Andorra Travel Info

Andorra Travel Info

Visas: None required for USA or EU residents.
Electricity: 125V or 220V, both at 50Hz
Weights and Measures: Metric System
Ski Season: December through March.
Currency: French franc (FF) and Spanish peseta (pta)

As noted above, Andorra does not have its own currency, but conduct commerce with either French francs or Spanish pesetas (and I think they will also now accept the Euro, but that would be since my last trip). Average meals ranged from $5-15 (USD), and budget hotel accommodations will range from $30-50 for a double (although, of course, one may always spend more). I spent about $100 per day, eating about half the time in restaurants, and half the time from food purchased at the local markets (I spent most of my time on the roads and pathways, hiking about).
Tips run around 10%, even though most restaurants also have a service charge. Don't be cheap...
Andorra has, essentially, duty-free shopping, and there are many places which will sell you tobacco, electronics, cameras, and booze at wholesale prices. Problematic for me, since I don't smoke nor drink, but many people come in from Spain and France to get those particular supplies.


Andorra la Vella
You pretty much begin and end most trips to Andorra in the capital city of Andorra la Vella (elevation 3280 feet). While many of the main streets have a Hong-Kong like row of shops and restaurants, it remains a wonderful place to stroll about, especially along the Valira River. The Barri Antic (Old Quarter) still has narrow cobblestone streets with ancient stone houses, including the Casa de la Vall, which has served as Andorra's parliament building since 1702, and houses the Sala de la Justicia and the Sala del Consell, where the parliament still convenes.

Escaldes-Engordonay has pretty much ceased to be an independent village, and has become one of the larger suburbs of Andorra la Vella. It contains the Caldea spa, a huge glass-enclosed spire containing pools, hot tubs and saunas, all fed by the natural hot springs. This is the place to go after an afternoon of hiking or skiing - just melt yourself away during one of the three-hour sessions. The restaurant (whose name escapes me) was one of the best in the country!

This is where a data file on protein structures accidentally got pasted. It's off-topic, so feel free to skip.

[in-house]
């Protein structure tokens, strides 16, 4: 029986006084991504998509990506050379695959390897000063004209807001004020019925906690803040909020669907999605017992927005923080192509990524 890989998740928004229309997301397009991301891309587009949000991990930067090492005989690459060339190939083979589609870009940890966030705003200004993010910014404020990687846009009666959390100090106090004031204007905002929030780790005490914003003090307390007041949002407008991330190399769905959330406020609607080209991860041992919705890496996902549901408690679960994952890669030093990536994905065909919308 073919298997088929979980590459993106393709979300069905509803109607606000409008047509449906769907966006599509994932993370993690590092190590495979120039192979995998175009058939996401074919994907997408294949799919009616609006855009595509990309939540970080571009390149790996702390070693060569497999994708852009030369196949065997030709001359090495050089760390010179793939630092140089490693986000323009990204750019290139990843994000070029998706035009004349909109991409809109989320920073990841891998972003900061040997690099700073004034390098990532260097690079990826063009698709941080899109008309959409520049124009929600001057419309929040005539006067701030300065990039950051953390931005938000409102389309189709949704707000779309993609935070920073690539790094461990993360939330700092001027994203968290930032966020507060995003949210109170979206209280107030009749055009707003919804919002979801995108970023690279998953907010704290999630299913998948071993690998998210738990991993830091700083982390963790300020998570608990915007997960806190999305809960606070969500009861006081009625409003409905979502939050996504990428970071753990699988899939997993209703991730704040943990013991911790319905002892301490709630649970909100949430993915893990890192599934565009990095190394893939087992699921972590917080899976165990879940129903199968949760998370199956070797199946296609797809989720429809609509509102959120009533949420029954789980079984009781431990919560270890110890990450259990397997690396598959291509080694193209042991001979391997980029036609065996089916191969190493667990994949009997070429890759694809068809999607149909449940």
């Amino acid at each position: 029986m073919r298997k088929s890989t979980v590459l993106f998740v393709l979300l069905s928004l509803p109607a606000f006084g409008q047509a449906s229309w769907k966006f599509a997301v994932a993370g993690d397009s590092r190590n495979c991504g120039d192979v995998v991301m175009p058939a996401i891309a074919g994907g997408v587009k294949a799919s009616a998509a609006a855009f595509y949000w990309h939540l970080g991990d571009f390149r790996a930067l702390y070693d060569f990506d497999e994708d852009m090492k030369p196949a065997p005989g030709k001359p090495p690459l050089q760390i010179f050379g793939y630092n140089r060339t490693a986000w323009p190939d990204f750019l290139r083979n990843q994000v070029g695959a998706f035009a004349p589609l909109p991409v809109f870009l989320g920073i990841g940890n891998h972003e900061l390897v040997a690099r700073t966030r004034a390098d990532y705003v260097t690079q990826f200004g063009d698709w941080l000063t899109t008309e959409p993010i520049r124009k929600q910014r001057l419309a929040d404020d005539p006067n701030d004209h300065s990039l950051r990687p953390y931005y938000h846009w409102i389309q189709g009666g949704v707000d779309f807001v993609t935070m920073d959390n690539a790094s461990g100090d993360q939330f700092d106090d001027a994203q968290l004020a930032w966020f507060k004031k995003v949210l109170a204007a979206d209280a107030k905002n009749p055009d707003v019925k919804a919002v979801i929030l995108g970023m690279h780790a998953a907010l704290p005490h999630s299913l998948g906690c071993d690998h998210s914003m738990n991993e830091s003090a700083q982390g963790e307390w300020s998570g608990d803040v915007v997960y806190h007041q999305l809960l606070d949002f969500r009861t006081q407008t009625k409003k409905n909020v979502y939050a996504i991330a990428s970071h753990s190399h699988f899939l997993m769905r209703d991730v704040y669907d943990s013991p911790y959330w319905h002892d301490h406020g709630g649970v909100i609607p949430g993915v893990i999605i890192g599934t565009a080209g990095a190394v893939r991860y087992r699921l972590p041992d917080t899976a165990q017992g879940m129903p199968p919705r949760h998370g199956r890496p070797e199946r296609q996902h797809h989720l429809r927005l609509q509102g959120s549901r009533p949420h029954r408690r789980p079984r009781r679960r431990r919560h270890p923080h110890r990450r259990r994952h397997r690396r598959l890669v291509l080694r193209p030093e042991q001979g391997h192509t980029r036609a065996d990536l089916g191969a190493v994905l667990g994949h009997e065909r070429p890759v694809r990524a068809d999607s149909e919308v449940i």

Ordino seemed to me to be the second-largest village in Andorra, and has one of the more interesting museums, the ancestral home of the Areny Plandolits, who made their fortune in iron. The museum is huge, and rock-solid, a perfect example of traditional Andorran architecture. Ordino parish contains some of the better ski areas, including Arsinal and Arcali´s.

Encamp While Ordino has the Areny-Plandolit museum, Encamp has the Museu Nacional de l'Automòbil, which exhibits about 100 cars dating from 1898 to 1950 as well as scores of antique motorcycles and bicycles.

Les Bons
A small village on the banks of the Valira river, Les Bons' claim to fame is the Church of Sant Rom´a, which was consecrated in 1163. The church was originally decorated with frescos attributed to the Master of Santa Coloma, but they have been removed to the Museum of Catalan Art in Barcelona.

Llorts Llorts has a population of around 100, and is one of the less-modern parts of the country. Surrounded by tobacco, its a great place for hikes, especially up to the valley to the west, which leads to the Estanys de l'Angonella lakes.

La Cortinada
La Cortinada is the home to the Església de Sant Martí, which has 12th-century frescoes in remarkably good condition.